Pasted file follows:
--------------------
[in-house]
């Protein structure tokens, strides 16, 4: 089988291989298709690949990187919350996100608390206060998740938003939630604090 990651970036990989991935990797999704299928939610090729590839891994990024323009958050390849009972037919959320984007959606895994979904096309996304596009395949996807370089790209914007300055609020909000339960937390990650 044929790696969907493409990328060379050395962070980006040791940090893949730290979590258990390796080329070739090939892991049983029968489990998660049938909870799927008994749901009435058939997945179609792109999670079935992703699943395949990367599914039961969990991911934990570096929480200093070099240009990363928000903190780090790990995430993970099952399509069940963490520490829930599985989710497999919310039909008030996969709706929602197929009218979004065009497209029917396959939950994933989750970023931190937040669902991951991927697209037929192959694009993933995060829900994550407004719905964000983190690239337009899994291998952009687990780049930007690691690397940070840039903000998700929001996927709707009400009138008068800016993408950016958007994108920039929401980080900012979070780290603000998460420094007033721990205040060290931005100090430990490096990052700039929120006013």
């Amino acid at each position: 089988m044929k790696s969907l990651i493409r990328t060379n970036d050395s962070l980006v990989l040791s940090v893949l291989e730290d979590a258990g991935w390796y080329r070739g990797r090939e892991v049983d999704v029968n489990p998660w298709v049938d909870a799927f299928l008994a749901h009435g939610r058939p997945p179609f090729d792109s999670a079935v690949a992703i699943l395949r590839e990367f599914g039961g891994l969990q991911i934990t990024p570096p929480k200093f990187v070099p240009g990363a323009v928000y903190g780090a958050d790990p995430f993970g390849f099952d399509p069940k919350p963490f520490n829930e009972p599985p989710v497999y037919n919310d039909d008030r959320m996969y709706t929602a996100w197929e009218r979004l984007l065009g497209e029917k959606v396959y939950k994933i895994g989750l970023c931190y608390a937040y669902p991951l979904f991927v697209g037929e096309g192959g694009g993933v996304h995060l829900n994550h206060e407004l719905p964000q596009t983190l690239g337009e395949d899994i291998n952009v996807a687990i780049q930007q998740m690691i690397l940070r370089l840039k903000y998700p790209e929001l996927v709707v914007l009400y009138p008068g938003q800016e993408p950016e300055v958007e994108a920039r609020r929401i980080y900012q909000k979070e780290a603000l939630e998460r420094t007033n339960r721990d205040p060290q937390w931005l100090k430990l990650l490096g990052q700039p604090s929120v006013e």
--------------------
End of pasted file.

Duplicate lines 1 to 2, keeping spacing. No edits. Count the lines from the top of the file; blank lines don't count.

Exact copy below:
[in-house]
């Protein structure tokens, strides 16, 4: 089988291989298709690949990187919350996100608390206060998740938003939630604090 990651970036990989991935990797999704299928939610090729590839891994990024323009958050390849009972037919959320984007959606895994979904096309996304596009395949996807370089790209914007300055609020909000339960937390990650 044929790696969907493409990328060379050395962070980006040791940090893949730290979590258990390796080329070739090939892991049983029968489990998660049938909870799927008994749901009435058939997945179609792109999670079935992703699943395949990367599914039961969990991911934990570096929480200093070099240009990363928000903190780090790990995430993970099952399509069940963490520490829930599985989710497999919310039909008030996969709706929602197929009218979004065009497209029917396959939950994933989750970023931190937040669902991951991927697209037929192959694009993933995060829900994550407004719905964000983190690239337009899994291998952009687990780049930007690691690397940070840039903000998700929001996927709707009400009138008068800016993408950016958007994108920039929401980080900012979070780290603000998460420094007033721990205040060290931005100090430990490096990052700039929120006013």